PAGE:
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Melbourne is heralded as the cultural capital of Australia, and for good reason. The city plays host to a variety of events ranging from sports to music and cultural festivals, along with a great number of sights and attractions, perfect for both the tourist and the curious local. Here are the half dozen best places to visit in Melbourne:
While it opened in 2002, Federation Square has had a vibrant, yet somewhat controversial history, its unique architecture met with strong criticism - even being awarded the ‘World’s Fifth-Ugliest Building’ by Virtual Tourist. Since then however, Federation Square has become a central Melbourne icon, and was included in The Atlantic Cities 2011 list of ’10 Great Central Plazas and Squares’. The square hosts more than 2,000 events a year - meaning there’s always something on for visitors.
Melbourne Cricket Ground
Melbourne is heavily involved with sporting events, many of which occur within the Melbourne Cricket Ground (MCG). The stadium can hold 100,000 spectators and with a history dating back to 1853, is one of the world’s greatest sporting stadiums. It hosted the 1956 Summer Olympics and the 2006 Commonwealth Games, and test cricket and Australian Football League games are regularly played on its field. Whether it’s football in the winter or cricket in the summer, heading to the MCG is a must. With Melbourne Park, home of the Australian Open tennis tournament just across the road, it can get quite busy. Parking can be an issue both with finding and paying for a space, so it can be a good idea to use a site like Parkhound to find a parking spot close by.
Royal Botanic Gardens
Established in 1846, the Melbourne Gardens covers 38 hectares, home to almost 50,000 individual plants of about 8,500 species. That makes it one of the finest botanic gardens in the world. Close to the Central Business District (CBD), 1.5 million visitors explore the gardens every year. The gardens are best visited in summer when live theatre and a moonlight cinema are featured in the gardens.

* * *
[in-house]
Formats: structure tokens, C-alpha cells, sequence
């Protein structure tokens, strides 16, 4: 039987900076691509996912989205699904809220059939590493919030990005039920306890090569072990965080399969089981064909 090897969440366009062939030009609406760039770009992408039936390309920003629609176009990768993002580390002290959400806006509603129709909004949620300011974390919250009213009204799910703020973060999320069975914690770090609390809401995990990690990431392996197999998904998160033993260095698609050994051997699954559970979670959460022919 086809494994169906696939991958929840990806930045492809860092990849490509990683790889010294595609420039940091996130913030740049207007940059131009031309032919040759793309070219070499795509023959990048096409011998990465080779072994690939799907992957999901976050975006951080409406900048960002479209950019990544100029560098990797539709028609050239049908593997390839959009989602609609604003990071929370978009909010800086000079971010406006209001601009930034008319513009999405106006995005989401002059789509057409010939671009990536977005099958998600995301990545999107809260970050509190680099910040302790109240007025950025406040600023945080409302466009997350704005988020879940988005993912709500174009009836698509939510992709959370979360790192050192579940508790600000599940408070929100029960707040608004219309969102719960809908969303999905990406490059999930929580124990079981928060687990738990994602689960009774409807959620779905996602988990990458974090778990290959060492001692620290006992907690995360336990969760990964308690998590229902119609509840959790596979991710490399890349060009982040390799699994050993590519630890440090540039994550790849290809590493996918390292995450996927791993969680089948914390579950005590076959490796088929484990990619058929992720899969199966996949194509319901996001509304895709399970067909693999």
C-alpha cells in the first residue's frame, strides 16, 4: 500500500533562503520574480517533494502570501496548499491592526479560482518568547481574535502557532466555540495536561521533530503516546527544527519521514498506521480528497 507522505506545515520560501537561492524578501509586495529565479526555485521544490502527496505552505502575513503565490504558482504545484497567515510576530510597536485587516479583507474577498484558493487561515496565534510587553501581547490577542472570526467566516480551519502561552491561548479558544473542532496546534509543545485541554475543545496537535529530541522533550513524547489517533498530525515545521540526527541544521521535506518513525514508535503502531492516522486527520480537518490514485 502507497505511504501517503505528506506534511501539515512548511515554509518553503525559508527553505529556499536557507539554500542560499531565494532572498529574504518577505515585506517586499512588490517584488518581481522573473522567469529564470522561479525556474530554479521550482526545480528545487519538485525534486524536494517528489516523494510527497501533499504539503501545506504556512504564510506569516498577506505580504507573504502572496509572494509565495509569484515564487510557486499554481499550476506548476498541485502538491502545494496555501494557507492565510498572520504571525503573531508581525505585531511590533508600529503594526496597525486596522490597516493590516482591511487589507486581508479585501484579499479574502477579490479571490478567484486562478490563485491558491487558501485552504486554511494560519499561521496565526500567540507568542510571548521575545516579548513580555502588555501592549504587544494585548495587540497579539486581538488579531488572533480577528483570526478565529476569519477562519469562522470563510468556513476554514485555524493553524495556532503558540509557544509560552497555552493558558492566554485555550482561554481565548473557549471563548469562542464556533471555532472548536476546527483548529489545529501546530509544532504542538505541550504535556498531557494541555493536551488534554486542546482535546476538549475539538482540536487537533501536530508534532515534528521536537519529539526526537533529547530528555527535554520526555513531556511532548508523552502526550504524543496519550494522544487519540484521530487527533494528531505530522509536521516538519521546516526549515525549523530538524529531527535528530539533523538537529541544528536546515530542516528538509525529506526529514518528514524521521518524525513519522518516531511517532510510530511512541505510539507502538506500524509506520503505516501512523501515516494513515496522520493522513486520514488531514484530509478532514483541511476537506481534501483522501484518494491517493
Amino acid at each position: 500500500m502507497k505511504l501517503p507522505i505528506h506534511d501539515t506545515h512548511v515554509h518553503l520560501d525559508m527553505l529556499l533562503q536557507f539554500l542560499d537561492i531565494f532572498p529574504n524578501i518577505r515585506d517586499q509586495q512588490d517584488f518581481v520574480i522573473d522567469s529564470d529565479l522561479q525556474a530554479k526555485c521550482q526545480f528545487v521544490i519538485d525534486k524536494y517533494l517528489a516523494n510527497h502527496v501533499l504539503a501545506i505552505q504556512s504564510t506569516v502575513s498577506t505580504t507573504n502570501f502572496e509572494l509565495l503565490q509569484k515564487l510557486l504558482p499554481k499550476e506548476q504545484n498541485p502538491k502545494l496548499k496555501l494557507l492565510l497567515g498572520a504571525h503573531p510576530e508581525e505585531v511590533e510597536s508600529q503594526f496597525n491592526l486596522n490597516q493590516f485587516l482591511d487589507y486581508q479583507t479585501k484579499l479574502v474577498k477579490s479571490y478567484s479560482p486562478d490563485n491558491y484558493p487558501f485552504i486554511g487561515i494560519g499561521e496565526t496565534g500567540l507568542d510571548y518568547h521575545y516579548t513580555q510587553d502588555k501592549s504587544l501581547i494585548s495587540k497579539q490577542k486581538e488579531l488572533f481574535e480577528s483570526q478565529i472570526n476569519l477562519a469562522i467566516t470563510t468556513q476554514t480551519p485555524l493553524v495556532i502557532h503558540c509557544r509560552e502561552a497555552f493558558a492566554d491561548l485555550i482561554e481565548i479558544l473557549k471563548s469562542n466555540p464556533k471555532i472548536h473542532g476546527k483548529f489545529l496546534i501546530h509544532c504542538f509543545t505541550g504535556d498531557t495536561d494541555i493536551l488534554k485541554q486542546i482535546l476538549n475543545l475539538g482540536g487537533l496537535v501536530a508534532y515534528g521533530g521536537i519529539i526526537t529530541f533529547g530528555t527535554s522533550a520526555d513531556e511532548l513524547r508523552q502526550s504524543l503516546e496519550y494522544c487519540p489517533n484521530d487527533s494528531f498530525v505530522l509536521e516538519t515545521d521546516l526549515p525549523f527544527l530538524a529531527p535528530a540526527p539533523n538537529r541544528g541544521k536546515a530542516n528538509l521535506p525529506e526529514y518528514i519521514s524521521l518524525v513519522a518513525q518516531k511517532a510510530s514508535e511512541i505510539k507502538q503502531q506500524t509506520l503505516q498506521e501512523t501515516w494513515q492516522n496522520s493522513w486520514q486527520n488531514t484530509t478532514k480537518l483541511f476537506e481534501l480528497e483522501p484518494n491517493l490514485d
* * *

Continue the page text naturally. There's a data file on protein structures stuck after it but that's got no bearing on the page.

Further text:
National Gallery of Victoria
If you have the chance to check out the oldest public art gallery in Australia, the National Gallery of Victoria holds over 68,000 works of art in its two city locations. The St. Kilda Road building is famous for the Great Hall, a huge space roofed by stunning, colourful stained glass. Guests are encouraged to lay on the floor and gaze up at roof and the mystical light it casts. The gallery’s international collection is housed in the same building. The huge Australian collection, which features Aboriginal art as well as contemporary and mixed media, is housed back at Federation Square.
The Laneways of Melbourne
A huge part of Melbourne’s city is made up of a labyrinth of laneways and arcades. Flinders, Collins and Burke Streets are iconic Melbourne locations for the alleyways that run through these areas. The laneways are home to a range of unique and interesting shops and cafes. The Hopetoun Tearooms are extremely popular for their tea and is the only original shop in the arcade, dating back to 1892. You can take walking tours though this historical part of Melbourne with a range of companies.
Melbourne Museum and Royal Exhibition Building
Hop on a tram from the CBD and head to the Melbourne Museum. Not to be outdone by the gardens which surround it, it's housed in an amazing post-modernist building designed by Denton Corker Marshall. It opened in this location in 2000, is the largest museum in the Southern Hemisphere, and was awarded the Best Tourist Attraction at the Australian tourism awards in 2011.
Melbourne is a huge city full of vibrant characters and interesting places. There’s a lot more than this list covers, including Melbourne Zoo and Captain Cook's Cottage. Take a cruise on the Yarra river or explore Docklands, there’s almost endless places to visit in Melbourne, so whether you’re an international tourist or a tourist in your own city, there’s something for everyone.